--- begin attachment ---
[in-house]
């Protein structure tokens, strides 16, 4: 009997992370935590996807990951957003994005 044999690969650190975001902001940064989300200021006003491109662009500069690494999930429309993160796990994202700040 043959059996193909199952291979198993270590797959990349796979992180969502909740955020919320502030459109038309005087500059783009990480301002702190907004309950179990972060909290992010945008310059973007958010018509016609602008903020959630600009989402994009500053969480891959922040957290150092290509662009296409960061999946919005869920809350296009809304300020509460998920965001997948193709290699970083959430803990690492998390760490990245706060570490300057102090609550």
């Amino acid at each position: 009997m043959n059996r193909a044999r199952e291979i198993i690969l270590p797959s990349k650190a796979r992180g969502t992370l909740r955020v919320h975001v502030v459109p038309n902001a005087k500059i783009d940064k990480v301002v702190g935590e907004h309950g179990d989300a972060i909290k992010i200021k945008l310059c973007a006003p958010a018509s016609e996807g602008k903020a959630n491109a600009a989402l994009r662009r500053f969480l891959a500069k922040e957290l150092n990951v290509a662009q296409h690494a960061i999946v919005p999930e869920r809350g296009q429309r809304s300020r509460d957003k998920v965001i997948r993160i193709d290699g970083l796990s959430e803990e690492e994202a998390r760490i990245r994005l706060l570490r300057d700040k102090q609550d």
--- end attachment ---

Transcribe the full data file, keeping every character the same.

[in-house]
């Protein structure tokens, strides 16, 4: 009997992370935590996807990951957003994005 044999690969650190975001902001940064989300200021006003491109662009500069690494999930429309993160796990994202700040 043959059996193909199952291979198993270590797959990349796979992180969502909740955020919320502030459109038309005087500059783009990480301002702190907004309950179990972060909290992010945008310059973007958010018509016609602008903020959630600009989402994009500053969480891959922040957290150092290509662009296409960061999946919005869920809350296009809304300020509460998920965001997948193709290699970083959430803990690492998390760490990245706060570490300057102090609550």
């Amino acid at each position: 009997m043959n059996r193909a044999r199952e291979i198993i690969l270590p797959s990349k650190a796979r992180g969502t992370l909740r955020v919320h975001v502030v459109p038309n902001a005087k500059i783009d940064k990480v301002v702190g935590e907004h309950g179990d989300a972060i909290k992010i200021k945008l310059c973007a006003p958010a018509s016609e996807g602008k903020a959630n491109a600009a989402l994009r662009r500053f969480l891959a500069k922040e957290l150092n990951v290509a662009q296409h690494a960061i999946v919005p999930e869920r809350g296009q429309r809304s300020r509460d957003k998920v965001i997948r993160i193709d290699g970083l796990s959430e803990e690492e994202a998390r760490i990245r994005l706060l570490r300057d700040k102090q609550d």